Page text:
To study the possible influence of pheromone on the level of Mdy2, a plasmid encoding a GST-tagged version of Mdy2 under the control of the GAL1 promoter was constructed. A yeast strain bearing this allele was grown to early log phase in SRG medium (3% raffinose and 1% galactose), which permits transcription of GST-MDY2. The cells were then transferred to a medium containing glucose (which blocks further transcription of GST-MDY2) and 5 μM α-factor (final concentration). Whole cell extracts were prepared from aliquots of the culture at the indicated time points after the shift, and GST-MDY2 was detected by immunoblot analysis with anti-GST antibodies. After galactose depletion and pheromone induction for 90 minutes there is no significant difference in the level of GST-Mdy2, but after 150 minutes a decrease is observed (supplementary material Fig. S2). These data indicate that Mdy2 is relatively stable in the presence of pheromone.
Mdy2 is not subject to C-terminal cleavage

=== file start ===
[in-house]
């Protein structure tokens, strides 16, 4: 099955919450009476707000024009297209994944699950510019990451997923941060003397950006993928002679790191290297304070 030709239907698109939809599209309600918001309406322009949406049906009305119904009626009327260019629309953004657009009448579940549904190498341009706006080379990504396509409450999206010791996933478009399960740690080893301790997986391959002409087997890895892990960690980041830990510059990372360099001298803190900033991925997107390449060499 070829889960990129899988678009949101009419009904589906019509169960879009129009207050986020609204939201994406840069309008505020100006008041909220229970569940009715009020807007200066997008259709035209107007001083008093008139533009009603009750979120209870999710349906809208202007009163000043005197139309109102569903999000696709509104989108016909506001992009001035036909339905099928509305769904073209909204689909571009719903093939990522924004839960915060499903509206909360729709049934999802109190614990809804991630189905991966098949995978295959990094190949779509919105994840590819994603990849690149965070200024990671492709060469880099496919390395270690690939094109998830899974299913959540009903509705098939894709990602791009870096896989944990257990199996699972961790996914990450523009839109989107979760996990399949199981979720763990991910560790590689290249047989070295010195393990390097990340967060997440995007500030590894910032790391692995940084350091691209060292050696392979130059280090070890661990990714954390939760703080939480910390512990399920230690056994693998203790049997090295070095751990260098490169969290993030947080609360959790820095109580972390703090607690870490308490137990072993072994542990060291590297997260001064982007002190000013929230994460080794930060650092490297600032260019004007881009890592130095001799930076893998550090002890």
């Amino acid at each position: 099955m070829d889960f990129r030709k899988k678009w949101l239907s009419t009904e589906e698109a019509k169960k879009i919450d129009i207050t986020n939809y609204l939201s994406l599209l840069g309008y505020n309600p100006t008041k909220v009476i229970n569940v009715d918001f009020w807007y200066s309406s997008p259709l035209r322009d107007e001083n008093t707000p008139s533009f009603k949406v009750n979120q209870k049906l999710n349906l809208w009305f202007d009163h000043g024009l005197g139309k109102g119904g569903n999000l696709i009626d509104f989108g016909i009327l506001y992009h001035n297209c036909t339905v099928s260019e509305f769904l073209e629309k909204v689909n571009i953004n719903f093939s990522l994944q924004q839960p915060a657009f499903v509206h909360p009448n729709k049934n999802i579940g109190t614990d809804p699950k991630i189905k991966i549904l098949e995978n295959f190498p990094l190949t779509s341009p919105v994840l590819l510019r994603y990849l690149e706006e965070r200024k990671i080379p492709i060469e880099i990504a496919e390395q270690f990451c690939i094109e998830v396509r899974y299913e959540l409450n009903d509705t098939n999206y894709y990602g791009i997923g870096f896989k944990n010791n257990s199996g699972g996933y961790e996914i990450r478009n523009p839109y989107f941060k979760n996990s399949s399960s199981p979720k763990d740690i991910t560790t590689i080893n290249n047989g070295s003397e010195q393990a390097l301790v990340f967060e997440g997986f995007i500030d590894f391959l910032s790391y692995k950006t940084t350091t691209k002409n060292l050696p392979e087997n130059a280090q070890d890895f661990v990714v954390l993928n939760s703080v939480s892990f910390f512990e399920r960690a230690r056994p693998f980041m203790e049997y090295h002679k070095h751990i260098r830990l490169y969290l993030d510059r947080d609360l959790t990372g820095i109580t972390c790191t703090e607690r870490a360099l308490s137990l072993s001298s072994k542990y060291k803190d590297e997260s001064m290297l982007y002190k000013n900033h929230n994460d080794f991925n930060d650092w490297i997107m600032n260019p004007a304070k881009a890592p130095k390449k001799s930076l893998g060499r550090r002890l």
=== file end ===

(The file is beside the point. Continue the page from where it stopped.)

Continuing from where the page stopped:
Ubiquitin and UBL proteins, such as NEDD8 or SUMO, are proteolytically processed such that an internal conserved Gly is exposed at the C terminus; this residue is used for their covalent attachment to other proteins. The MDY2 open reading frame (residues 74-149) exhibits some similarity to ubiquitin and 33% similarity to GdX (Fig. 9A), but lacks glycines proximal to its predicted C terminus. It is, however, conceivable that one of the other conserved residues located near the C terminus is used for processing and conjugation. If Mdy2 acts as a modifier protein, it should be processed to remove non-conserved residue(s) at the C-terminal end. To examine whether processing of Mdy2 occurs, plasmids encoding Myc-Mdy2-H6, GST-Mdy2-H6 and GFP-Mdy2-H6 were constructed. The His-tagged fusion proteins were functional in mating assays and complemented the mating defect of the mdy2 mutant. Western analysis revealed that extracts of mdy2Δ cells expressing Mdy2-His6 from a plasmid retain the C-terminal 6xHis tag, which is detectable with an anti-His antibody in both unstimulated cells and cells treated with α factor (Fig. 9B, left panel). In strains carrying vectors encoding Myc, GST and GFP alone, no band was detected at this level (Fig. 9B and data not shown). It is noteworthy that all three antibodies detect two forms of each fusion protein (Fig. 9B and data not shown). Mdy2H6 has a molecular mass of 24.5 kDa, but the anti-His antibody labels bands of 24-26 kDa, which may result from non specific partial processing of protease cleavage sites in the spacer region between the N-terminal tags and the Mdy2H6 protein. The intracellular localisation of the Mdy2-His6 variant was determined by immunofluorescence experiments using anti-His antibody (Fig. 9C). Like GFP-Mdy2, the C-terminally His-tagged protein is localized in the nucleus. This result indicates that the tag is not removed by C-terminal processing.